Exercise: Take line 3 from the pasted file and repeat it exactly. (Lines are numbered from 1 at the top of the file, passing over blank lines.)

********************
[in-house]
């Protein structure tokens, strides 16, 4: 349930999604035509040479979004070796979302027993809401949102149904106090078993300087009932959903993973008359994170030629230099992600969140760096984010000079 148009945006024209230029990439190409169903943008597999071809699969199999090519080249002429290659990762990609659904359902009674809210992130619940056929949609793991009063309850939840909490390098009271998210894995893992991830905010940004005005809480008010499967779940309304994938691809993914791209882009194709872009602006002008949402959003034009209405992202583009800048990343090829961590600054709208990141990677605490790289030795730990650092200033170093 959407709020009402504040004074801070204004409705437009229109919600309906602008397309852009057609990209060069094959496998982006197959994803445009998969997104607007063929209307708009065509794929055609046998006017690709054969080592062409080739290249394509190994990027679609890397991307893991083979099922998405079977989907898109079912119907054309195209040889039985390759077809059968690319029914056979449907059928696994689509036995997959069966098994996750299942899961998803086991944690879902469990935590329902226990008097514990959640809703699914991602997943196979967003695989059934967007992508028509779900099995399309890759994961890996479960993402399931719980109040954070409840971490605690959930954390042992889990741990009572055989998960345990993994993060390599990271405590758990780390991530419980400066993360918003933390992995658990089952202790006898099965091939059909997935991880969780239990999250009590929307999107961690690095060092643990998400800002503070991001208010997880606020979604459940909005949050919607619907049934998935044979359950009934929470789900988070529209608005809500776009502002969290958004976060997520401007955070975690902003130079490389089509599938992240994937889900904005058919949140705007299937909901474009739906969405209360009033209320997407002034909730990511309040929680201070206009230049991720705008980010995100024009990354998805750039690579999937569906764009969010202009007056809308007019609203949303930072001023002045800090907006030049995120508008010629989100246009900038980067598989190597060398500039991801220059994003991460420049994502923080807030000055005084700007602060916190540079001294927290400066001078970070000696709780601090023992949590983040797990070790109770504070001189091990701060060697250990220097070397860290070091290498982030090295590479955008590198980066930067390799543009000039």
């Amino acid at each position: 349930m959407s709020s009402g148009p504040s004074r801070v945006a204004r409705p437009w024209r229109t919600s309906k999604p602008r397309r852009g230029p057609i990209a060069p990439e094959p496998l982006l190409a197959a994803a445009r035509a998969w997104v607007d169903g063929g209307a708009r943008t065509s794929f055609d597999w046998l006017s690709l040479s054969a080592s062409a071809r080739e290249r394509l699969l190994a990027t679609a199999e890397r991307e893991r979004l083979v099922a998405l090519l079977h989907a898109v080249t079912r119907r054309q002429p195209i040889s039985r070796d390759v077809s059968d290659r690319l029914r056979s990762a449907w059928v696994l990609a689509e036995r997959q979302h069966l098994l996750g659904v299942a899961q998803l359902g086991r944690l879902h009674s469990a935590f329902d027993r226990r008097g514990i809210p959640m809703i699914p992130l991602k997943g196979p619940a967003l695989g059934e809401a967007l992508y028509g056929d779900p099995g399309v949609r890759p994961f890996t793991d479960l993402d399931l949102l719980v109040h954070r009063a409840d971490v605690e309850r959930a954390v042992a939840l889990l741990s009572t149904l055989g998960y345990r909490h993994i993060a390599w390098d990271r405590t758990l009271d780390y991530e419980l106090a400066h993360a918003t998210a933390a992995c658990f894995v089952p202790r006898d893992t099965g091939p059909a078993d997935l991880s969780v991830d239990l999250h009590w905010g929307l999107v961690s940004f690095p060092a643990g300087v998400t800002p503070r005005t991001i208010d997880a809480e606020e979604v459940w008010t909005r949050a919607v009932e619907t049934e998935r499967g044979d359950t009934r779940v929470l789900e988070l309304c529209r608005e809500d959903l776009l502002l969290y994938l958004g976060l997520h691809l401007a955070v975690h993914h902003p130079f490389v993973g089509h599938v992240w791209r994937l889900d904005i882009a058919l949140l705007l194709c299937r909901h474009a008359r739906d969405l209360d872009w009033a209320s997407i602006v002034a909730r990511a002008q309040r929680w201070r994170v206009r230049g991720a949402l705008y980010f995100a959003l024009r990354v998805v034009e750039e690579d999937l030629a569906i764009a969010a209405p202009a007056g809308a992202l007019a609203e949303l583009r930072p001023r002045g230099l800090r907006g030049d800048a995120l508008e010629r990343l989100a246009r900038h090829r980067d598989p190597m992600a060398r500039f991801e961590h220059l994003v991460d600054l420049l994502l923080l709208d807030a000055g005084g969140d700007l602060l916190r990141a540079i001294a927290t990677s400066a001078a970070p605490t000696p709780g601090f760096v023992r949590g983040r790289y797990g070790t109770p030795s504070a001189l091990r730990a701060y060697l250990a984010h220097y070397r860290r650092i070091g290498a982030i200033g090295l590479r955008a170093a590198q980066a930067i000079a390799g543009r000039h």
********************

């Amino acid at each position: 349930m959407s709020s009402g148009p504040s004074r801070v945006a204004r409705p437009w024209r229109t919600s309906k999604p602008r397309r852009g230029p057609i990209a060069p990439e094959p496998l982006l190409a197959a994803a445009r035509a998969w997104v607007d169903g063929g209307a708009r943008t065509s794929f055609d597999w046998l006017s690709l040479s054969a080592s062409a071809r080739e290249r394509l699969l190994a990027t679609a199999e890397r991307e893991r979004l083979v099922a998405l090519l079977h989907a898109v080249t079912r119907r054309q002429p195209i040889s039985r070796d390759v077809s059968d290659r690319l029914r056979s990762a449907w059928v696994l990609a689509e036995r997959q979302h069966l098994l996750g659904v299942a899961q998803l359902g086991r944690l879902h009674s469990a935590f329902d027993r226990r008097g514990i809210p959640m809703i699914p992130l991602k997943g196979p619940a967003l695989g059934e809401a967007l992508y028509g056929d779900p099995g399309v949609r890759p994961f890996t793991d479960l993402d399931l949102l719980v109040h954070r009063a409840d971490v605690e309850r959930a954390v042992a939840l889990l741990s009572t149904l055989g998960y345990r909490h993994i993060a390599w390098d990271r405590t758990l009271d780390y991530e419980l106090a400066h993360a918003t998210a933390a992995c658990f894995v089952p202790r006898d893992t099965g091939p059909a078993d997935l991880s969780v991830d239990l999250h009590w905010g929307l999107v961690s940004f690095p060092a643990g300087v998400t800002p503070r005005t991001i208010d997880a809480e606020e979604v459940w008010t909005r949050a919607v009932e619907t049934e998935r499967g044979d359950t009934r779940v929470l789900e988070l309304c529209r608005e809500d959903l776009l502002l969290y994938l958004g976060l997520h691809l401007a955070v975690h993914h902003p130079f490389v993973g089509h599938v992240w791209r994937l889900d904005i882009a058919l949140l705007l194709c299937r909901h474009a008359r739906d969405l209360d872009w009033a209320s997407i602006v002034a909730r990511a002008q309040r929680w201070r994170v206009r230049g991720a949402l705008y980010f995100a959003l024009r990354v998805v034009e750039e690579d999937l030629a569906i764009a969010a209405p202009a007056g809308a992202l007019a609203e949303l583009r930072p001023r002045g230099l800090r907006g030049d800048a995120l508008e010629r990343l989100a246009r900038h090829r980067d598989p190597m992600a060398r500039f991801e961590h220059l994003v991460d600054l420049l994502l923080l709208d807030a000055g005084g969140d700007l602060l916190r990141a540079i001294a927290t990677s400066a001078a970070p605490t000696p709780g601090f760096v023992r949590g983040r790289y797990g070790t109770p030795s504070a001189l091990r730990a701060y060697l250990a984010h220097y070397r860290r650092i070091g290498a982030i200033g090295l590479r955008a170093a590198q980066a930067i000079a390799g543009r000039h």